If we left the EU, we might be free of TTIP, though this is dependent on the transition arrangement which would be negotiated by the British government and the Commission.
But what would replace it? British governments have consistently pushed the EU to the right, urging on ever more ‘free market’ policies. In fact, while Germany and France were concerned about the corporate court system in TTIP 18 months ago, the UK secretly wrote to the Commission president demanding he retain that mechanism in the negotiations.
High profile supporters of the ‘out’ campaign have repeatedly said that they believe the UK would be able to realise a more ‘ambitious’ and a faster free trade deal if we stood alone. And we wouldn’t have the millions of German, French, Spanish and Polish campaigners alongside us trying to stop this toxic deal. If being in the EU has brought us TTIP, it has also brought us the movement capable of stopping it.
Immigration, finance and freedom of movement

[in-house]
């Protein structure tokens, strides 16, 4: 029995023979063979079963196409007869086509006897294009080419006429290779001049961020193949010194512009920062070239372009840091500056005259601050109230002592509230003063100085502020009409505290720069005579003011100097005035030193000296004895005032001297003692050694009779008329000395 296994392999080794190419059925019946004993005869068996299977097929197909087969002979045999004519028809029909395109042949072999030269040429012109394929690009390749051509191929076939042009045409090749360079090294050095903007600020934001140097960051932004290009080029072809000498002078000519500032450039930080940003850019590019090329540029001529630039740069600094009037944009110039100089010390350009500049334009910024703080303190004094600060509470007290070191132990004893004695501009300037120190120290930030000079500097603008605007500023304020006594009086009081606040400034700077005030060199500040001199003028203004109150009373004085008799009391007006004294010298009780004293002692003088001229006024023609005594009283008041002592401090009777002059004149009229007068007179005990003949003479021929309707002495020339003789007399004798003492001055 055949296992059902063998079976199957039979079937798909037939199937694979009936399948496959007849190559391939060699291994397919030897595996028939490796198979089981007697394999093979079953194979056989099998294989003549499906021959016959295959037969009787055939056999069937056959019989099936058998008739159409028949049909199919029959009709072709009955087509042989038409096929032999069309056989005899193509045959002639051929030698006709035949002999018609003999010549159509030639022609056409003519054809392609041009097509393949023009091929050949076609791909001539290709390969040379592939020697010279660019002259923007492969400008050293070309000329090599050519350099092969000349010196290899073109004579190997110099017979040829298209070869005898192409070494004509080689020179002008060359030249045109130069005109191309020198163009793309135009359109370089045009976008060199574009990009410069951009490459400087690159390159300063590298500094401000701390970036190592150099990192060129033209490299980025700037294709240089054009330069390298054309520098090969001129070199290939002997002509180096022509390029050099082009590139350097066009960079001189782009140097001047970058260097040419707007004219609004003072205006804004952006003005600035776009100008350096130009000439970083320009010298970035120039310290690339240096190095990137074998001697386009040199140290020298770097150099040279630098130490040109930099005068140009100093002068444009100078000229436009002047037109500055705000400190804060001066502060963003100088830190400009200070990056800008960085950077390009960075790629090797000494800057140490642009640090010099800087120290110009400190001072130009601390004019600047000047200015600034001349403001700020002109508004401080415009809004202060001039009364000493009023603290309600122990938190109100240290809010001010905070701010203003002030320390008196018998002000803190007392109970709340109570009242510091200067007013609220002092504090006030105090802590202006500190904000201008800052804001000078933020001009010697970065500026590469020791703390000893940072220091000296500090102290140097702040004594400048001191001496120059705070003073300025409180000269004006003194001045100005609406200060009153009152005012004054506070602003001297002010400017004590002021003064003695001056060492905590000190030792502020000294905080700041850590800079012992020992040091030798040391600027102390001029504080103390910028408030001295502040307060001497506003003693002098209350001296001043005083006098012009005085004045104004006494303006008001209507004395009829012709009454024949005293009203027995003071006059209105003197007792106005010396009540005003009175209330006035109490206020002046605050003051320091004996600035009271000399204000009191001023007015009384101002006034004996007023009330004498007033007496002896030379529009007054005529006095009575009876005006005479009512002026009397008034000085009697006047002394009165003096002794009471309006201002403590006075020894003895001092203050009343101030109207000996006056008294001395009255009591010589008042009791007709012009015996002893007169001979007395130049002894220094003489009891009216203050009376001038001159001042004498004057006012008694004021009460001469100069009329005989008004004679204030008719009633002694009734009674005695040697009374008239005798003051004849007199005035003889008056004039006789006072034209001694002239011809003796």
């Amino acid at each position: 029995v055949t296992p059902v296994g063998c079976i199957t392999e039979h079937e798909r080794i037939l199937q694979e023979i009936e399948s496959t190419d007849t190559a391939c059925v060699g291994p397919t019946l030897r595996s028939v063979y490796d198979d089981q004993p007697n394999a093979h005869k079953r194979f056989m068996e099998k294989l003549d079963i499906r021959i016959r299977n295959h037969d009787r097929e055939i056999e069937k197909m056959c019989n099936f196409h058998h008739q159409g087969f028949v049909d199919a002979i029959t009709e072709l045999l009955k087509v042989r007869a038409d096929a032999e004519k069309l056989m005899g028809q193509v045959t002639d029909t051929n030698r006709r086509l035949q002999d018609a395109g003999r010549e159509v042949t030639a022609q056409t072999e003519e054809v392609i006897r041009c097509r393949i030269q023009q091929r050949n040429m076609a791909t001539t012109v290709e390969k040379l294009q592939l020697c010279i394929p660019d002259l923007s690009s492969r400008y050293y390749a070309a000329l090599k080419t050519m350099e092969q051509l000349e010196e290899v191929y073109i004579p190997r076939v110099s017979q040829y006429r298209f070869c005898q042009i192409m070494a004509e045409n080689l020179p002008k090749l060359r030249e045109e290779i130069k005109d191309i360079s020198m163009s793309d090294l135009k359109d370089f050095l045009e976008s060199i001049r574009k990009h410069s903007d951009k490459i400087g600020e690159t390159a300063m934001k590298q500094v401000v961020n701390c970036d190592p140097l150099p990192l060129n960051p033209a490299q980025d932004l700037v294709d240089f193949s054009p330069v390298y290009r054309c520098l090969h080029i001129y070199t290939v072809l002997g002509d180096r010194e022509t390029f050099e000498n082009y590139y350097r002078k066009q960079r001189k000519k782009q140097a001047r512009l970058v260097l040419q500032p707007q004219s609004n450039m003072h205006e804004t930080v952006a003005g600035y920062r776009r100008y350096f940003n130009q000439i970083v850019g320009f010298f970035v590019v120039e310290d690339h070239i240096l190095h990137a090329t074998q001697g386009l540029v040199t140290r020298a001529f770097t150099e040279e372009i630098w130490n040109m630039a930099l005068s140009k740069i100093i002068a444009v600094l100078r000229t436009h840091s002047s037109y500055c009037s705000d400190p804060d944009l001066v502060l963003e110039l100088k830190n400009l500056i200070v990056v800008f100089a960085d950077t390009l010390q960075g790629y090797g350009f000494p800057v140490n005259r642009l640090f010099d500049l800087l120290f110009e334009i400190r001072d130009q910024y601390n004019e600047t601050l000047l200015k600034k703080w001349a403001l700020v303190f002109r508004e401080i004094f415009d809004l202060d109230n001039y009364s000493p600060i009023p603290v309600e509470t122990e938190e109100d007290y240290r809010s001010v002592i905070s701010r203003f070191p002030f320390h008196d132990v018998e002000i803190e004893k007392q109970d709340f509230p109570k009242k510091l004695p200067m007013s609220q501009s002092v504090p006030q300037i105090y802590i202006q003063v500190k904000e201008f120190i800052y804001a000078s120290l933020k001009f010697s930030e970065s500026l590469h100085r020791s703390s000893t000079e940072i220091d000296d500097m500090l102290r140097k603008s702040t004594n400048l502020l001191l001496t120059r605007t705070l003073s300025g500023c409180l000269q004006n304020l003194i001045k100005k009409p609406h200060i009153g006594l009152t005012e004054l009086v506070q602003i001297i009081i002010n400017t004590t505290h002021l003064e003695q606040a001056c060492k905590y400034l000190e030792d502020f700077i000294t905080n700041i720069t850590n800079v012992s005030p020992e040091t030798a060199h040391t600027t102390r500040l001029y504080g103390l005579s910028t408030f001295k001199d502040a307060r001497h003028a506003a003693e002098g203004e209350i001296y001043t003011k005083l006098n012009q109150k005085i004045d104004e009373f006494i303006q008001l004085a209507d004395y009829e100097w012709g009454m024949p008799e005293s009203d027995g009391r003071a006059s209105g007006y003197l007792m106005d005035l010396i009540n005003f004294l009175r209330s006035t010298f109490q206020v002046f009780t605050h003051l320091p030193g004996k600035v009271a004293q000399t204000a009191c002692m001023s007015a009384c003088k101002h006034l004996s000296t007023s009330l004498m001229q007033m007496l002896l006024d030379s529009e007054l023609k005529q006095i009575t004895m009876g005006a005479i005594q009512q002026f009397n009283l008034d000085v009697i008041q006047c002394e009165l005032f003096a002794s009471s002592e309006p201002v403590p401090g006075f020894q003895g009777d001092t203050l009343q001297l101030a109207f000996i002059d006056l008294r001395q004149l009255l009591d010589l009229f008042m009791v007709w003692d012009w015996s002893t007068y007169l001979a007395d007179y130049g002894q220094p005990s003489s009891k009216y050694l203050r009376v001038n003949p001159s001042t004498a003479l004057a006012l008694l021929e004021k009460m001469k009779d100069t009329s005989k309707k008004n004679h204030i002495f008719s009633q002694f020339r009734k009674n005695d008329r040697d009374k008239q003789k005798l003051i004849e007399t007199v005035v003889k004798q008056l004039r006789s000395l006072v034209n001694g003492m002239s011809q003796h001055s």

On a number of other issues, the EU has tended to ensure better policies than the UK would otherwise have adopted. Environmental protection and financial regulation remain far too weak, but almost certainly better than British governments would have adopted alone. Indeed the weakness of Europe’s financial regulation is primarily a result of British governments desire to protect the privileges of the City of London.
David Cameron’s most recent renegotiation was centred around protecting financial privileges and attacking workers and migration rights. This has been greeted with horror by our campaigning allies across the EU who continue to oppose Britain’s latest push to the right in Europe, as will we.